The tool to use is the Google AdWords Keyword Suggestion Tool ( The keyword tool acts much like a thesaurus. You enter in phrases you think your prospects are searching, and Google tells you other similar, relevant phrases. Google also will tell you how often people search these phrases, how competitive the keywords are in AdWords, and how much it’ll cost to advertise on each keyword. All of this information will help you determine which keywords you want to use in your first campaign.

Before you start using the tool, make sure the Advanced Options are set. If you’re in the United States, then set the Location to United States and set the Language to English. The Device should default to desktops and laptops, which is what you want unless you’re targeting only mobile devices.

Advanced Options

Next, click on the Columns drop down menu and make sure to check Competition, Local Monthly Searches, and Approximate CPC (cost per click). Local Monthly Searches will show the searches in the United States (if you picked the U.S. in the Advanced Options). Plus, you’ll see the AdWords competition and the cost per click for each keyword. This will help you analyze the keyword opportunities.

check Competition, Local Monthly Searches

Also, when you’re conducting keyword research for AdWords, I recommend you use the keyword Match Type setting called “Phrase” match. This will give you an accurate sense of how many relevant phrases there are per month.

phrase match

Finally, to use the Keyword Tool, simply type the phrases you think your ideal prospects are typing into Google to the right of “Word or phrase” and click the Search button.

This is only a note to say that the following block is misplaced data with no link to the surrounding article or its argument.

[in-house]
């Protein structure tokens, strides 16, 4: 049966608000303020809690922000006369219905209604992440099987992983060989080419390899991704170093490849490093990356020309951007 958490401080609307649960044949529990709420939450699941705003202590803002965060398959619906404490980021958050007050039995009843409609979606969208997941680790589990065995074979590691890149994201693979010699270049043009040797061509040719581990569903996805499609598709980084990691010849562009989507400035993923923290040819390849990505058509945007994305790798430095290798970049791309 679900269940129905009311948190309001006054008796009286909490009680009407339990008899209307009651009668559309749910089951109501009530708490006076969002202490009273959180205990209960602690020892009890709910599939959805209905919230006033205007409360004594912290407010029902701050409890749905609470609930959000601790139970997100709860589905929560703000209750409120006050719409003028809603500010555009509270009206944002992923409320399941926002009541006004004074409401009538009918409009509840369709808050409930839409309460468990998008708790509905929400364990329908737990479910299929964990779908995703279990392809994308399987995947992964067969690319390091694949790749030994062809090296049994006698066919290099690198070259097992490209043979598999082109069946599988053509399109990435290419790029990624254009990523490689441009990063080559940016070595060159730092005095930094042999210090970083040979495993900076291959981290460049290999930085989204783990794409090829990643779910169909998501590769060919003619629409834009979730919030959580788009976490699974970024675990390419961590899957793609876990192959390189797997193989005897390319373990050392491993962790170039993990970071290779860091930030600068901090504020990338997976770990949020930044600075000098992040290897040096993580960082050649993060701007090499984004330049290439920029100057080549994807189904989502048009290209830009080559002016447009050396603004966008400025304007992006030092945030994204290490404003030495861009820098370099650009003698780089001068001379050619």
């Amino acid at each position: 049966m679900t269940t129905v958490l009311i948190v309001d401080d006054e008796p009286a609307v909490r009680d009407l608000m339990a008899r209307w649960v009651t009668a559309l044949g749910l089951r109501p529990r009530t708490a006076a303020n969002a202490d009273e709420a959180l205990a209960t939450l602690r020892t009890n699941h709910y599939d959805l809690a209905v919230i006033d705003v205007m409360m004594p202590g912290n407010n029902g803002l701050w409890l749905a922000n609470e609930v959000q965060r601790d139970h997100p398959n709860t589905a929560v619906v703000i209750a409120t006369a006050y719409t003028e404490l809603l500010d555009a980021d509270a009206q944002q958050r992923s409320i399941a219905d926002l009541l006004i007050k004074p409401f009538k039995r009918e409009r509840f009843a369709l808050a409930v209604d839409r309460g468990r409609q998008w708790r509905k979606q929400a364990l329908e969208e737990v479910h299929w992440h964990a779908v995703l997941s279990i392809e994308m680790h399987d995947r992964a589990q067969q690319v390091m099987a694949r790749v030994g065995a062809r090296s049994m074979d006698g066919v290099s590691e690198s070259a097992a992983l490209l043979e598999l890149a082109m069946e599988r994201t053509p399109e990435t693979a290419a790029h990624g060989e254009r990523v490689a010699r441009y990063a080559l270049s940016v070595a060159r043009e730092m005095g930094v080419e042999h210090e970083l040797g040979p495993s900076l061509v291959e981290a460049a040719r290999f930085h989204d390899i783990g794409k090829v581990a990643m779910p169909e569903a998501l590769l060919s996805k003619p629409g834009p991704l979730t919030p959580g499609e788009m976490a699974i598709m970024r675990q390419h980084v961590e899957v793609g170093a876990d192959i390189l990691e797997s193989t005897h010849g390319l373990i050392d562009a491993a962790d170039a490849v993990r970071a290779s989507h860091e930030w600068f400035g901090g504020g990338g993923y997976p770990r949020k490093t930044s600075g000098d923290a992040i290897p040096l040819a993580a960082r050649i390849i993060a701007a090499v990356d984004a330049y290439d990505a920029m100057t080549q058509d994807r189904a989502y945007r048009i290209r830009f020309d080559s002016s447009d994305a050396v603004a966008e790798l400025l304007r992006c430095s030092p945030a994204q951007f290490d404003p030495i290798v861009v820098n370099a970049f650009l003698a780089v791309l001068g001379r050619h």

Keyword Tool

When the Keyword Tool refreshes, you’ll see a list of keyword ideas along the left column, which are based on the phrases you typed into the search box. Plus, you’ll see the AdWords Competition, the Local Monthly Searches, and all the way to the right is the Approximate CPC for each keyword. That’s how much it will cost each time someone clicks on your ad.

There are three questions you’re going to ask to determine whether or not to advertise on a particular keyword:

  1. Is the keyword searched in Google? If there is no search volume, then that tells you no one is typing that phrase into Google. There is no point in advertising on keywords no one is searching.
  2. Is the person searching this keyword likely to buy my product or service? Or is the person more likely just doing research with no intention of making a purchase? In other words, what is the intent of the keyword? When starting out, you’ll want to advertise on what I call “buying intent” keywords where the person is clearly looking to buy.
  3. Can I afford to advertise on the keyword? This question is important, but it requires a bit of math to calculate. So let’s take a look at that now.

Ingredient #2: Fourth Grade Math